Bloggers discuss the implications of yesterday's terror attacks in London and make some preliminary assessments of the G-8 summit.
What does it all mean?:One day after terror attacks in London killed at least 50 and injured at least 700, bloggers on both sides of the Atlantic are beginning to ask how the most recent violence affects the shifting landscape of the war on terror.
"The interesting question now is: Will Britain do a Spain?" asks John Derbyshire at the National Review's conservative clubhouse The Corner. "To the British, jihadism is just a nuisance—as the IRA was in the 1970s-1990s ... and, come to think of it, as Hitler was in 1938. How do the British instinctively react to this kind of ... nuisance?" he asks. "They appease it."
Others take a different lesson from Munich. "If their history is any guide," proclaims American conservative James Joyner at Outside the Beltway, "the Brits will not choose the course of appeasement. They tried that once, quite briefly, and did not like the results." Most others also credit the staunch commitment of the British. "The militant Islamists miscalculated in America, they miscalculated in Australia, and now they have miscalculated in Great Britain," says Dafydd, a guest blogger at conservative Captain's Quarters. "We, Brit and American, will finish the job. There is a reason that English-speaking people have dominated the world for centuries," he hazards. "[T]here is something noble in our culture that will not allow us to give up or give in."
To many, the attacks demonstrate the flaws of President Bush's pre-emption doctrine. "Odds are we probably won't be hearing for a while the Bush mantra that the reason we're fighting them over in Iraq is so we don't have to fight them here at home," predicts putative liberal blog queen Arianna Huffington. "Not only was this flypaper theory empirically disproved by the London carnage, it directly contradicts the president's other most often used justification for the war—that we invaded to liberate the Iraqi people." (At One Hand Clapping, Donald Sensing thinks the "flypaper" critics misinterpret the Bush Doctrine.) Digby, writing at Hullabaloo, wonders what the more muscular response demanded by hawks could be.
Former FCC chairman Reed Hundt has one idea: a renewed offensive targeting Osama Bin Laden. "Failing to find the leadership of Al Qaeda cannot be tolerated," he writes at liberal TPMCafe, the spin-off of Josh Marshall's Talking Points Memo. "There have been many powerful reasons not to mount a very large multinational military incursion in the region where Osama has long been located. These reasons are no longer ... sufficient to block such an incursion." TPMCafe reader Thibaud agrees that 7/7 represents a new phase in the war on terror. Pointing out that some bombs targeted Muslim neighborhoods, he argues the attacks were designed to divide moderate British Muslims from their Islamist neighbors. "As many others have pointed out," he writes, "this is now a civil war within the muslim world. Iraq was the first front in the struggle of muslim democrats vs muslim fascists and death cultists. ... Europe is now officially the second front."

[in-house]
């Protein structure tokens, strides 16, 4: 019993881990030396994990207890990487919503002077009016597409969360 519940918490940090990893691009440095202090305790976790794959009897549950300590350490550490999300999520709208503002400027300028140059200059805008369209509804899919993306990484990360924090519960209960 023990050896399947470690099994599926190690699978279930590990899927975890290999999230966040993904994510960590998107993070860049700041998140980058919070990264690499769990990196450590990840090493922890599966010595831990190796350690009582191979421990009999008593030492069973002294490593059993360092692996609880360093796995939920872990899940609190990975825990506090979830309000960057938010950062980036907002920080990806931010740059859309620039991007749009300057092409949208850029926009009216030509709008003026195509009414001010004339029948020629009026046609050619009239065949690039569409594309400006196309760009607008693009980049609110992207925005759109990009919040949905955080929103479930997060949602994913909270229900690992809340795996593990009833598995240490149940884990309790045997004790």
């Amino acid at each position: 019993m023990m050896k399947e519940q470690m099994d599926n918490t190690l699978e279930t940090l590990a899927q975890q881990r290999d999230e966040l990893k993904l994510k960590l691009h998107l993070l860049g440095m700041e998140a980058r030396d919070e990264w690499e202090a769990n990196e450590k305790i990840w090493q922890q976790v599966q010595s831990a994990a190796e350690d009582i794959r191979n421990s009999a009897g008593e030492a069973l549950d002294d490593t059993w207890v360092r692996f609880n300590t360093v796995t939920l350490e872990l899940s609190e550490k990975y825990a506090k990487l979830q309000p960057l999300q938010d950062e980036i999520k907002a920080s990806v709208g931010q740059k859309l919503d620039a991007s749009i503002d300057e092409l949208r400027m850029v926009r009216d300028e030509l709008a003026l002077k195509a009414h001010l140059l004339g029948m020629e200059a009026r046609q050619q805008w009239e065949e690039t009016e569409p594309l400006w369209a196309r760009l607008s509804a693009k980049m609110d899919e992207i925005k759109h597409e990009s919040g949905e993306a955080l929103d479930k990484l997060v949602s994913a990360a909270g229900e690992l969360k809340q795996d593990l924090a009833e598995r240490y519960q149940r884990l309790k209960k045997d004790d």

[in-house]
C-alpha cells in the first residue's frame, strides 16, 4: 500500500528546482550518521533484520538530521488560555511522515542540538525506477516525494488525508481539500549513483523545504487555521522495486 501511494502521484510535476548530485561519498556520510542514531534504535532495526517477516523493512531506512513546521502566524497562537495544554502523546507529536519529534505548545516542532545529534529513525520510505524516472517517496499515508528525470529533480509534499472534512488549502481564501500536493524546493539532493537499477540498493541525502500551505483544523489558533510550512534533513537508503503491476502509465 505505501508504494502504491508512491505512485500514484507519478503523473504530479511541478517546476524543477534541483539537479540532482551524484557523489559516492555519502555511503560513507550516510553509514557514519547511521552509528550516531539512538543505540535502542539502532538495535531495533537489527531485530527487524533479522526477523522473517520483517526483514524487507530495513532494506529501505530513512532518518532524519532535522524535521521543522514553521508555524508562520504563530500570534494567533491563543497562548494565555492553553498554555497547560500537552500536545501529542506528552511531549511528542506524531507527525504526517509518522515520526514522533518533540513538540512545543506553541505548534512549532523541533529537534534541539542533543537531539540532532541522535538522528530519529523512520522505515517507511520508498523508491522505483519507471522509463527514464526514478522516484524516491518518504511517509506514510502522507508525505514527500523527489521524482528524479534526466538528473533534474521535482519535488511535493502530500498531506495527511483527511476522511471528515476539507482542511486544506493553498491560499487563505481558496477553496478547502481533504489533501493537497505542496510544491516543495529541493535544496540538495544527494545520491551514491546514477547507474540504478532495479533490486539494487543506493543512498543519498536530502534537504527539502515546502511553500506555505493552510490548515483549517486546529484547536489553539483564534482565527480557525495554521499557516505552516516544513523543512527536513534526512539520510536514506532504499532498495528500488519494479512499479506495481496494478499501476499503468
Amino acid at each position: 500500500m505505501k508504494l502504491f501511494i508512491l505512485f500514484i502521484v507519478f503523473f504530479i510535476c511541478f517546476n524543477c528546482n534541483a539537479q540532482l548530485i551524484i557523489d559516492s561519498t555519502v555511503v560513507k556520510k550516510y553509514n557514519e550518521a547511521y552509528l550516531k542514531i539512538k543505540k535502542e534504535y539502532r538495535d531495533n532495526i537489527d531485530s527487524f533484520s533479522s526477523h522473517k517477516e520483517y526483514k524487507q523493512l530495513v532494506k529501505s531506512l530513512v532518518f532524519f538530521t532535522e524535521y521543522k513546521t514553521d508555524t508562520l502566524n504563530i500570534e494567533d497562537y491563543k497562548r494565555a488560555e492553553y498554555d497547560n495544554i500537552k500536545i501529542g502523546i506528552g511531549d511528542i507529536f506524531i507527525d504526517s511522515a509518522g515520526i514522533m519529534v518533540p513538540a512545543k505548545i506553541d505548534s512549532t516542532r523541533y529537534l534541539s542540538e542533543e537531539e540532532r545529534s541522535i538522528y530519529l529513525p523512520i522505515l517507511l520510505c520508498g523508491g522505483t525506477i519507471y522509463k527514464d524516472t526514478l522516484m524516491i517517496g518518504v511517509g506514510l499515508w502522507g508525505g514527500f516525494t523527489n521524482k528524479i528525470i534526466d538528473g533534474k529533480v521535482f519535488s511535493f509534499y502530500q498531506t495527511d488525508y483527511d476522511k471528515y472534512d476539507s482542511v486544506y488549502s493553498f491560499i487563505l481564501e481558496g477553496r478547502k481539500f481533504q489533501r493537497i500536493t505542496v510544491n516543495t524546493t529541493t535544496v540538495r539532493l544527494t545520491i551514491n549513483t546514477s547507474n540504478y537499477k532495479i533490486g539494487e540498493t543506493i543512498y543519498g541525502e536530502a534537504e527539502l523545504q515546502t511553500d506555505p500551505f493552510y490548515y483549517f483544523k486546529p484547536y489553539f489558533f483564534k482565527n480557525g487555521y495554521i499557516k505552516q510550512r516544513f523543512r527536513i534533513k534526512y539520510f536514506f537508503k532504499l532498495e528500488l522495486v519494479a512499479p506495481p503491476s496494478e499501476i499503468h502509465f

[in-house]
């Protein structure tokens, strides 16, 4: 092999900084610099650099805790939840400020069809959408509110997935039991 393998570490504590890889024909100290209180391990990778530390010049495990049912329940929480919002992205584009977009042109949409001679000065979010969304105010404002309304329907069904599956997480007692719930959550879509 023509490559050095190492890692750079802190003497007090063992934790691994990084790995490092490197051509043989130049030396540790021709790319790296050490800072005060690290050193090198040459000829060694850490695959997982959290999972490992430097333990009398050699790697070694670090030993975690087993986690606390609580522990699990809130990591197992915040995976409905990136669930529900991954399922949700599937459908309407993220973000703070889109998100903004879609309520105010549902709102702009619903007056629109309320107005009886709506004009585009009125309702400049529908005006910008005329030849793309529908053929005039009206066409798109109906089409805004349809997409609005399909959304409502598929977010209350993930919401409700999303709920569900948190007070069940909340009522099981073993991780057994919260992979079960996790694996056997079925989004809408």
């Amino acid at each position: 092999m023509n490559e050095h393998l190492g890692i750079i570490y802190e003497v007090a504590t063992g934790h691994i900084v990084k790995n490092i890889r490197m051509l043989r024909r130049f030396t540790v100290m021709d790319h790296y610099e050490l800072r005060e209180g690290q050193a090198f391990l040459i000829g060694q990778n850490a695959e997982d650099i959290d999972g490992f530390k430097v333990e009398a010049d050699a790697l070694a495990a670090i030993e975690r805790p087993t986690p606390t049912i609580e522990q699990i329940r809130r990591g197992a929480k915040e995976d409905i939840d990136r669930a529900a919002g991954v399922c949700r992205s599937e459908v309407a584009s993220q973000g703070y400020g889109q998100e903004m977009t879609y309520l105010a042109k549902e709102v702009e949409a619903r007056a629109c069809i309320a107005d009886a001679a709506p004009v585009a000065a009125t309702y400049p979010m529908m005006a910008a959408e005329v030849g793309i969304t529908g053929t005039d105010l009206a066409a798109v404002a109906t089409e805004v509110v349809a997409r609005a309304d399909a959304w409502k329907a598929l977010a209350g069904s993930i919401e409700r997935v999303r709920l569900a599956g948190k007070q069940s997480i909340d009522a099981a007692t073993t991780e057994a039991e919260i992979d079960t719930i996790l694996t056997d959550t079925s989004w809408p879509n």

Noting that each of the last five years has seen a major Islamist terror attack, liberal Political Animal Kevin Drum argues the London bombing "doesn't represent a new phase, a new tactic, or a new target for al-Qaeda. ... We know perfectly well that this is what they do, we can expect similar bombings to happen again, and we need to do everything we can to stop them. It's perfectly appropriate to discuss—loudly, passionately—what the best way to deal with al-Qaeda is," he says. "But despite the vast amount of windbaggery this attack has spawned, there's no new lesson here just because we feel closer to the British than, perhaps, we did to the Turks or Indonesians or Spaniards. The war we're fighting today is the same one we were fighting on Wednesday."
That other event happening in Great Britain:The much-anticipated—but, ultimately, overshadowed—G-8 summit ended today with commitments by the constituent nations to double aid to Africa by 2010 and to collectively address climate change with talks scheduled for later in the year.
The Guardian's Newsblog reports that environmentalists are "disappointed at the failure to secure concessions from the US on climate change, anti-poverty campaigners unimpressed with the aid package, and an exasperated Mr Blair explaining that this is how politics works."At InstaPundit, libertarian law professor Glenn Reynolds points to a Los Angeles Times column that suggests foreign aid hasn't and won't solve Africa's major problem of misgovernment.
Others are as impressed with the international cooperation as with the promises made. "The ultimate clique seem to have got their act together," says Paul Robinson of Iconoplex, a blog focused entirely on the G-8 and surrounding events. "Sometimes, occasionally, the lure of not wanting to be embarrassed by your peers in a club, means you can start to say amazing things. The question is, do they plan to actually act on it? ... Ultimately, this will be hailed as a success by those who like to see forward momentum," he says. "I prefer to think of it as a failure that inspires future success."
Read more about the G-8 summit.